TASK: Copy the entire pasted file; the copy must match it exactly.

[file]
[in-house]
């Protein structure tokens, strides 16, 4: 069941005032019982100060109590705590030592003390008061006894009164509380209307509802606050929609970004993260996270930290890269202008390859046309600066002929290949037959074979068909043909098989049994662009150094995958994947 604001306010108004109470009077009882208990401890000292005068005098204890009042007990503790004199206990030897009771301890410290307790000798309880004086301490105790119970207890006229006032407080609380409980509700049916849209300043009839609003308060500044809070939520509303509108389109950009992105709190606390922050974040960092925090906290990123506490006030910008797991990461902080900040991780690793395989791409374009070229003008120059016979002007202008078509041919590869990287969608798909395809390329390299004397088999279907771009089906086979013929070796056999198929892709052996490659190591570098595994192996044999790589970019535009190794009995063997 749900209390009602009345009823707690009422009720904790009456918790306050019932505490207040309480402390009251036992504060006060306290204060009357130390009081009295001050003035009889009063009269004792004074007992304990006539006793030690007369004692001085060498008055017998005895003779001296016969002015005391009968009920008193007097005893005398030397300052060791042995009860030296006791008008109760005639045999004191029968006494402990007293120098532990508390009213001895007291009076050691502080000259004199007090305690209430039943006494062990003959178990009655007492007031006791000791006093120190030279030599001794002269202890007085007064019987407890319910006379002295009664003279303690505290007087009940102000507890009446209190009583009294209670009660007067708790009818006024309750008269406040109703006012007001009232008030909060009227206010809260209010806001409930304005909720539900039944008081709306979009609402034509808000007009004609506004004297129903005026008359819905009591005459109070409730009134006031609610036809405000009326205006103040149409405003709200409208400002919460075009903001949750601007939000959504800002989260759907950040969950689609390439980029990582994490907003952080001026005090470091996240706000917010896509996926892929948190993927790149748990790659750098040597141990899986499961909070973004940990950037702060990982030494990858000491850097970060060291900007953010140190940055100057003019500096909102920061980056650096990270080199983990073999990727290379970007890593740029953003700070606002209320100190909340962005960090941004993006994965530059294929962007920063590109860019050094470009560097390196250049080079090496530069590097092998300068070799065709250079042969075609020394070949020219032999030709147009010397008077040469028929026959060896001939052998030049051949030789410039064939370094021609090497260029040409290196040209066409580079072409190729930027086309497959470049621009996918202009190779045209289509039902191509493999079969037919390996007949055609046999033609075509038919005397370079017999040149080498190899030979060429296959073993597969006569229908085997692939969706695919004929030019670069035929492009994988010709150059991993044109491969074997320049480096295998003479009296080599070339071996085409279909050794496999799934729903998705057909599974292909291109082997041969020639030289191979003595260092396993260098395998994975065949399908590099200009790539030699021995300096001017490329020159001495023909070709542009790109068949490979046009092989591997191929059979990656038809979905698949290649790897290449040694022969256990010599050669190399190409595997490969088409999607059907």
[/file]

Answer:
[in-house]
């Protein structure tokens, strides 16, 4: 069941005032019982100060109590705590030592003390008061006894009164509380209307509802606050929609970004993260996270930290890269202008390859046309600066002929290949037959074979068909043909098989049994662009150094995958994947 604001306010108004109470009077009882208990401890000292005068005098204890009042007990503790004199206990030897009771301890410290307790000798309880004086301490105790119970207890006229006032407080609380409980509700049916849209300043009839609003308060500044809070939520509303509108389109950009992105709190606390922050974040960092925090906290990123506490006030910008797991990461902080900040991780690793395989791409374009070229003008120059016979002007202008078509041919590869990287969608798909395809390329390299004397088999279907771009089906086979013929070796056999198929892709052996490659190591570098595994192996044999790589970019535009190794009995063997 749900209390009602009345009823707690009422009720904790009456918790306050019932505490207040309480402390009251036992504060006060306290204060009357130390009081009295001050003035009889009063009269004792004074007992304990006539006793030690007369004692001085060498008055017998005895003779001296016969002015005391009968009920008193007097005893005398030397300052060791042995009860030296006791008008109760005639045999004191029968006494402990007293120098532990508390009213001895007291009076050691502080000259004199007090305690209430039943006494062990003959178990009655007492007031006791000791006093120190030279030599001794002269202890007085007064019987407890319910006379002295009664003279303690505290007087009940102000507890009446209190009583009294209670009660007067708790009818006024309750008269406040109703006012007001009232008030909060009227206010809260209010806001409930304005909720539900039944008081709306979009609402034509808000007009004609506004004297129903005026008359819905009591005459109070409730009134006031609610036809405000009326205006103040149409405003709200409208400002919460075009903001949750601007939000959504800002989260759907950040969950689609390439980029990582994490907003952080001026005090470091996240706000917010896509996926892929948190993927790149748990790659750098040597141990899986499961909070973004940990950037702060990982030494990858000491850097970060060291900007953010140190940055100057003019500096909102920061980056650096990270080199983990073999990727290379970007890593740029953003700070606002209320100190909340962005960090941004993006994965530059294929962007920063590109860019050094470009560097390196250049080079090496530069590097092998300068070799065709250079042969075609020394070949020219032999030709147009010397008077040469028929026959060896001939052998030049051949030789410039064939370094021609090497260029040409290196040209066409580079072409190729930027086309497959470049621009996918202009190779045209289509039902191509493999079969037919390996007949055609046999033609075509038919005397370079017999040149080498190899030979060429296959073993597969006569229908085997692939969706695919004929030019670069035929492009994988010709150059991993044109491969074997320049480096295998003479009296080599070339071996085409279909050794496999799934729903998705057909599974292909291109082997041969020639030289191979003595260092396993260098395998994975065949399908590099200009790539030699021995300096001017490329020159001495023909070709542009790109068949490979046009092989591997191929059979990656038809979905698949290649790897290449040694022969256990010599050669190399190409595997490969088409999607059907």